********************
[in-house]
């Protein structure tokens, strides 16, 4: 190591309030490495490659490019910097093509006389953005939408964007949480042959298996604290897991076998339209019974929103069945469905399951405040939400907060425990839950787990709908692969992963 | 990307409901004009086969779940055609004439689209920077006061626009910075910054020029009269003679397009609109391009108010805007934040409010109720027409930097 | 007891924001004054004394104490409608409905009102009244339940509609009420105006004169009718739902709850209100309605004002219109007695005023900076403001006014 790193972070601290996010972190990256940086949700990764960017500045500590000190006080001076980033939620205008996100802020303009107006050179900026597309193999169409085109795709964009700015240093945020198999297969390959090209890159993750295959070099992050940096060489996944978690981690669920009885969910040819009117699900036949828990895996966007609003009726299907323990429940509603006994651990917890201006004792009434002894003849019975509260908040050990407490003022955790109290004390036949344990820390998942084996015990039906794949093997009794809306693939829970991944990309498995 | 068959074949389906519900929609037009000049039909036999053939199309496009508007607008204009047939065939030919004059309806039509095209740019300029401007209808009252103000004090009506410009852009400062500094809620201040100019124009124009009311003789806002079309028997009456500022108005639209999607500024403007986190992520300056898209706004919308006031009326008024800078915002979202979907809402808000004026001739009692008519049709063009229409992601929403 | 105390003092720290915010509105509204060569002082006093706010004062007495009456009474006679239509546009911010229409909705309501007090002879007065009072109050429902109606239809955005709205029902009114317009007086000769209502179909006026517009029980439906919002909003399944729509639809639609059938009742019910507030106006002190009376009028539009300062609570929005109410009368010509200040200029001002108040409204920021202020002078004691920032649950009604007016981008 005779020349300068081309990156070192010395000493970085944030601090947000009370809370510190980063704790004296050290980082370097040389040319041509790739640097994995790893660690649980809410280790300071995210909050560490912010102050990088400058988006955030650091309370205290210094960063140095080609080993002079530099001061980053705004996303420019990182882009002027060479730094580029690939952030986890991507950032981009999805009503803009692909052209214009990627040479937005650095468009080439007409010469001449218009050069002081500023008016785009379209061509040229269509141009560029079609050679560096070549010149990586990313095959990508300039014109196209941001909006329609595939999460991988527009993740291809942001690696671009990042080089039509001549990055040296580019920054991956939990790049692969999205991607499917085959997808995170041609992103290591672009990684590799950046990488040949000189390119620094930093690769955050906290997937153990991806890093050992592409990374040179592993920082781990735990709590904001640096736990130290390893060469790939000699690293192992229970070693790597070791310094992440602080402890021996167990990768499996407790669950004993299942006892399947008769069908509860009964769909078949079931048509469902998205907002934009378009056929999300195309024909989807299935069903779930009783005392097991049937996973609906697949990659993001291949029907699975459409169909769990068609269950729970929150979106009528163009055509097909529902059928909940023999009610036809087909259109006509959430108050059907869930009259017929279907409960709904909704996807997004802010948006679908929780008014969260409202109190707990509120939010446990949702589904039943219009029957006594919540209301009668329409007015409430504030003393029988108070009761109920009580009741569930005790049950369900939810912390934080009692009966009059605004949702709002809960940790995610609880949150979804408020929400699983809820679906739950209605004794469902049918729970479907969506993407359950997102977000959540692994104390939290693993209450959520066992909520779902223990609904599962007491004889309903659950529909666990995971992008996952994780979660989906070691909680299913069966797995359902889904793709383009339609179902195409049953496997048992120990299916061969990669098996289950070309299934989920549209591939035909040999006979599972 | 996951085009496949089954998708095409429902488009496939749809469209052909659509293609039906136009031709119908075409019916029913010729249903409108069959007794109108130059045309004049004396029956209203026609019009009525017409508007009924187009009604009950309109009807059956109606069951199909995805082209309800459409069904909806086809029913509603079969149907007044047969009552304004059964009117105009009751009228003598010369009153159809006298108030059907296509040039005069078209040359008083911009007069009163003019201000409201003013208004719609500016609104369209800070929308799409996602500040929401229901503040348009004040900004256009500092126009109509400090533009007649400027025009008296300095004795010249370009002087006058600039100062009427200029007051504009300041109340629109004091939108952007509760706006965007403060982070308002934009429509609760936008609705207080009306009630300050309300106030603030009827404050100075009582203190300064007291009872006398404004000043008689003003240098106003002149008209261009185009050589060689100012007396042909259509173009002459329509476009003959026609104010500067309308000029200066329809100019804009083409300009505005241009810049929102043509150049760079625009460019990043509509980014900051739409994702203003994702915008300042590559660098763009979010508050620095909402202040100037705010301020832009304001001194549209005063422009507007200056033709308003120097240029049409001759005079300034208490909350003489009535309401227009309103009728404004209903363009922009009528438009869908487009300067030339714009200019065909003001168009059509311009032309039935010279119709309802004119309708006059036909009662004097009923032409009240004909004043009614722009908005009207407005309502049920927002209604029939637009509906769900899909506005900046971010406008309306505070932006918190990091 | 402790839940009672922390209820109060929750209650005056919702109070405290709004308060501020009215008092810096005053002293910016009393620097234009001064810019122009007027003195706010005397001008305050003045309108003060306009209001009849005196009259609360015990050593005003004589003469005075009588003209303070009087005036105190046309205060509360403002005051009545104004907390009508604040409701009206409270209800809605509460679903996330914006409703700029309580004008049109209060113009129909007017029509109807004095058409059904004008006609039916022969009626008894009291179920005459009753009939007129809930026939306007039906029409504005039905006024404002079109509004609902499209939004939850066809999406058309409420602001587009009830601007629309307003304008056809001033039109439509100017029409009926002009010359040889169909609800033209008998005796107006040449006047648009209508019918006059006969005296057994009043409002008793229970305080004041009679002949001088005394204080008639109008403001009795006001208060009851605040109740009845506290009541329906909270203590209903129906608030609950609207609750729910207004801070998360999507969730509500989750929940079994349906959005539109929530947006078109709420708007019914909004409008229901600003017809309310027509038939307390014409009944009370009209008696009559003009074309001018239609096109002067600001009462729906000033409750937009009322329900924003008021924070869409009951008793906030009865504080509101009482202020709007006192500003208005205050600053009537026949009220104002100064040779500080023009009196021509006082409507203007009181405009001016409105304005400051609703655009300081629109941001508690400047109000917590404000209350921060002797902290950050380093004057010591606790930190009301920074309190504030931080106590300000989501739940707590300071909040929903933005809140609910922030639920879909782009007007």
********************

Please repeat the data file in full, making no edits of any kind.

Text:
[in-house]
């Protein structure tokens, strides 16, 4: 190591309030490495490659490019910097093509006389953005939408964007949480042959298996604290897991076998339209019974929103069945469905399951405040939400907060425990839950787990709908692969992963 | 990307409901004009086969779940055609004439689209920077006061626009910075910054020029009269003679397009609109391009108010805007934040409010109720027409930097 | 007891924001004054004394104490409608409905009102009244339940509609009420105006004169009718739902709850209100309605004002219109007695005023900076403001006014 790193972070601290996010972190990256940086949700990764960017500045500590000190006080001076980033939620205008996100802020303009107006050179900026597309193999169409085109795709964009700015240093945020198999297969390959090209890159993750295959070099992050940096060489996944978690981690669920009885969910040819009117699900036949828990895996966007609003009726299907323990429940509603006994651990917890201006004792009434002894003849019975509260908040050990407490003022955790109290004390036949344990820390998942084996015990039906794949093997009794809306693939829970991944990309498995 | 068959074949389906519900929609037009000049039909036999053939199309496009508007607008204009047939065939030919004059309806039509095209740019300029401007209808009252103000004090009506410009852009400062500094809620201040100019124009124009009311003789806002079309028997009456500022108005639209999607500024403007986190992520300056898209706004919308006031009326008024800078915002979202979907809402808000004026001739009692008519049709063009229409992601929403 | 105390003092720290915010509105509204060569002082006093706010004062007495009456009474006679239509546009911010229409909705309501007090002879007065009072109050429902109606239809955005709205029902009114317009007086000769209502179909006026517009029980439906919002909003399944729509639809639609059938009742019910507030106006002190009376009028539009300062609570929005109410009368010509200040200029001002108040409204920021202020002078004691920032649950009604007016981008 005779020349300068081309990156070192010395000493970085944030601090947000009370809370510190980063704790004296050290980082370097040389040319041509790739640097994995790893660690649980809410280790300071995210909050560490912010102050990088400058988006955030650091309370205290210094960063140095080609080993002079530099001061980053705004996303420019990182882009002027060479730094580029690939952030986890991507950032981009999805009503803009692909052209214009990627040479937005650095468009080439007409010469001449218009050069002081500023008016785009379209061509040229269509141009560029079609050679560096070549010149990586990313095959990508300039014109196209941001909006329609595939999460991988527009993740291809942001690696671009990042080089039509001549990055040296580019920054991956939990790049692969999205991607499917085959997808995170041609992103290591672009990684590799950046990488040949000189390119620094930093690769955050906290997937153990991806890093050992592409990374040179592993920082781990735990709590904001640096736990130290390893060469790939000699690293192992229970070693790597070791310094992440602080402890021996167990990768499996407790669950004993299942006892399947008769069908509860009964769909078949079931048509469902998205907002934009378009056929999300195309024909989807299935069903779930009783005392097991049937996973609906697949990659993001291949029907699975459409169909769990068609269950729970929150979106009528163009055509097909529902059928909940023999009610036809087909259109006509959430108050059907869930009259017929279907409960709904909704996807997004802010948006679908929780008014969260409202109190707990509120939010446990949702589904039943219009029957006594919540209301009668329409007015409430504030003393029988108070009761109920009580009741569930005790049950369900939810912390934080009692009966009059605004949702709002809960940790995610609880949150979804408020929400699983809820679906739950209605004794469902049918729970479907969506993407359950997102977000959540692994104390939290693993209450959520066992909520779902223990609904599962007491004889309903659950529909666990995971992008996952994780979660989906070691909680299913069966797995359902889904793709383009339609179902195409049953496997048992120990299916061969990669098996289950070309299934989920549209591939035909040999006979599972 | 996951085009496949089954998708095409429902488009496939749809469209052909659509293609039906136009031709119908075409019916029913010729249903409108069959007794109108130059045309004049004396029956209203026609019009009525017409508007009924187009009604009950309109009807059956109606069951199909995805082209309800459409069904909806086809029913509603079969149907007044047969009552304004059964009117105009009751009228003598010369009153159809006298108030059907296509040039005069078209040359008083911009007069009163003019201000409201003013208004719609500016609104369209800070929308799409996602500040929401229901503040348009004040900004256009500092126009109509400090533009007649400027025009008296300095004795010249370009002087006058600039100062009427200029007051504009300041109340629109004091939108952007509760706006965007403060982070308002934009429509609760936008609705207080009306009630300050309300106030603030009827404050100075009582203190300064007291009872006398404004000043008689003003240098106003002149008209261009185009050589060689100012007396042909259509173009002459329509476009003959026609104010500067309308000029200066329809100019804009083409300009505005241009810049929102043509150049760079625009460019990043509509980014900051739409994702203003994702915008300042590559660098763009979010508050620095909402202040100037705010301020832009304001001194549209005063422009507007200056033709308003120097240029049409001759005079300034208490909350003489009535309401227009309103009728404004209903363009922009009528438009869908487009300067030339714009200019065909003001168009059509311009032309039935010279119709309802004119309708006059036909009662004097009923032409009240004909004043009614722009908005009207407005309502049920927002209604029939637009509906769900899909506005900046971010406008309306505070932006918190990091 | 402790839940009672922390209820109060929750209650005056919702109070405290709004308060501020009215008092810096005053002293910016009393620097234009001064810019122009007027003195706010005397001008305050003045309108003060306009209001009849005196009259609360015990050593005003004589003469005075009588003209303070009087005036105190046309205060509360403002005051009545104004907390009508604040409701009206409270209800809605509460679903996330914006409703700029309580004008049109209060113009129909007017029509109807004095058409059904004008006609039916022969009626008894009291179920005459009753009939007129809930026939306007039906029409504005039905006024404002079109509004609902499209939004939850066809999406058309409420602001587009009830601007629309307003304008056809001033039109439509100017029409009926002009010359040889169909609800033209008998005796107006040449006047648009209508019918006059006969005296057994009043409002008793229970305080004041009679002949001088005394204080008639109008403001009795006001208060009851605040109740009845506290009541329906909270203590209903129906608030609950609207609750729910207004801070998360999507969730509500989750929940079994349906959005539109929530947006078109709420708007019914909004409008229901600003017809309310027509038939307390014409009944009370009209008696009559003009074309001018239609096109002067600001009462729906000033409750937009009322329900924003008021924070869409009951008793906030009865504080509101009482202020709007006192500003208005205050600053009537026949009220104002100064040779500080023009009196021509006082409507203007009181405009001016409105304005400051609703655009300081629109941001508690400047109000917590404000209350921060002797902290950050380093004057010591606790930190009301920074309190504030931080106590300000989501739940707590300071909040929903933005809140609910922030639920879909782009007007």